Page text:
close up of fungus botrytis spp

A different testing method that almost everyone has now heard of, thanks to the global pandemic, is the quantitative polymerase chain reaction, or qPCR test (better known simply as PCR). Using specific genetic markers, a PCR test, in addition to identifying viruses, is remarkably effective at identifying bacteria and molds and their quantity in a given sample.

How are Medicinal Products Treated to Ensure Compliance?

Sterilization and pre-treatments can minimize or eradicate the dangers of pathogens, although they don’t come without their downsides. Autoclaving (high-pressured steam), pasteurization, UV radiation, and ethylene oxide have all been shown to be effective sterilization procedures. However, the payoff is a deterioration in product quality (Ruchlemer, 2014). In addition, there has been extensive recent research on the use of gamma radiation to disrupt the DNA of potentially harmful microbes, with Azo Hazekamp leading the way, but this has been shown to negatively impact terpenes such as myrcene and linalool in some medicinal plants. Other methods involving cold plasma and e-beam are currently being evaluated as cheaper alternatives to gamma radiation.

mold on plants

Why You Shouldn’t Worry (Too Much) About Pathogens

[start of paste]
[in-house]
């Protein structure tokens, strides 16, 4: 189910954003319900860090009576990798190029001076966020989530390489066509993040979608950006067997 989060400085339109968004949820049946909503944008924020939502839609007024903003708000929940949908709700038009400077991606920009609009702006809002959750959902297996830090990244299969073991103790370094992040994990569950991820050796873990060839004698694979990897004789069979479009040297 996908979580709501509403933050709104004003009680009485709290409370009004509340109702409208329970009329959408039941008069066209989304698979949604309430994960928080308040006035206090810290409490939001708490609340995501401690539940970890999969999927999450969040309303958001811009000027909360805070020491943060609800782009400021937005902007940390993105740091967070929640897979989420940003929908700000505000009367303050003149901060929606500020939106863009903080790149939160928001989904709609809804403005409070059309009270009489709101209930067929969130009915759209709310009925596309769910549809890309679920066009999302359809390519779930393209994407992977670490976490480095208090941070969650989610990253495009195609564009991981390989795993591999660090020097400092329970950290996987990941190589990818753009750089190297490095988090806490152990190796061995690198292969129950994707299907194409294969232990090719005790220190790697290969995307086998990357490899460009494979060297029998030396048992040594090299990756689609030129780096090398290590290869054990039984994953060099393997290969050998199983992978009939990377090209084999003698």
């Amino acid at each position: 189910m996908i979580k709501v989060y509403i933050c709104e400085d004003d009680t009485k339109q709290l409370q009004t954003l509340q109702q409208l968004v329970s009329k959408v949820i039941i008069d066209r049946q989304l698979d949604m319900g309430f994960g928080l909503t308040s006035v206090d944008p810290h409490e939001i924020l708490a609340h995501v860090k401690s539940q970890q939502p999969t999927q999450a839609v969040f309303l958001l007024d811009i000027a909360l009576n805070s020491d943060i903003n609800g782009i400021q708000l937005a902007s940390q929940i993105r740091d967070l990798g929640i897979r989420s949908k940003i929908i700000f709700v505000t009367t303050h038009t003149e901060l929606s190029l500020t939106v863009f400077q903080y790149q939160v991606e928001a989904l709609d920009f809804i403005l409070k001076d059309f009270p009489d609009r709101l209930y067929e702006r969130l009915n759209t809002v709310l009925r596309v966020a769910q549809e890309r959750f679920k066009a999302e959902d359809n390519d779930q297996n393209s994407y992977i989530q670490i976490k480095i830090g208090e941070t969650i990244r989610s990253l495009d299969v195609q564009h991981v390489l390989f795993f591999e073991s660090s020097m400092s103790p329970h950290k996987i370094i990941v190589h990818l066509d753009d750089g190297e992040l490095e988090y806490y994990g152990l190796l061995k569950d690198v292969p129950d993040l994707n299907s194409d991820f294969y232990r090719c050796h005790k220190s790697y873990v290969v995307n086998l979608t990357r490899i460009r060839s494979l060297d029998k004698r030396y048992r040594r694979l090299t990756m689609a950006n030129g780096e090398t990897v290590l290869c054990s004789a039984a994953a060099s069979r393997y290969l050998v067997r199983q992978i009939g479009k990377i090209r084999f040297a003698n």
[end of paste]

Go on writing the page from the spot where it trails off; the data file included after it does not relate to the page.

Pathogens surround us, and many species can be directly damaging to plants. We’ve all seen the destruction caused by powdery mildew, botrytis, tobacco mosaic virus, and so on. Fortunately, the exacting standards set out by the United States Pharmacopoeia and European Pharmacopeia mean mold and other harmful species are routinely removed from medicinal products. But even amongst home-grown plants, most pathogens pose no serious threat to human life and are more likely to cause mild breathing issues if inhaled. Microbes are all around us and are an unavoidable fact of life. Fortunately, most of them are harmless, even beneficial; others can be deadly to a crop or the consumer of said crop. Although, as the world has seen with the United States’ romaine lettuce crisis, we can never let our guard down, and for the immunocompromised in particular, it’s always best to remain vigilant.

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I have been in the hydro industry for over 15 years, first working in the retail side providing technical advice, then moved into R&D, manufacturing and product development for brands such as Vita Link and Shogun. Currently, I am the formulation chemist at Aqua laboratories and work part-time as a post-doctorate researcher at Sheffield Hallam University. In 2017 I completed my Ph.D. thesis on the Investigation of nutrient solutions and other fertilizers for the hydroponic growth of plants and will graduate later this year. Both my Ph.D. and a first degree in Biomedical Sciences were done at Sheffield Hallam university part-time. During my Ph.D., I assisted in the setting up of Aqua laboratories and have always had a passion for science. I totally adore mushrooms and love anything todo with them.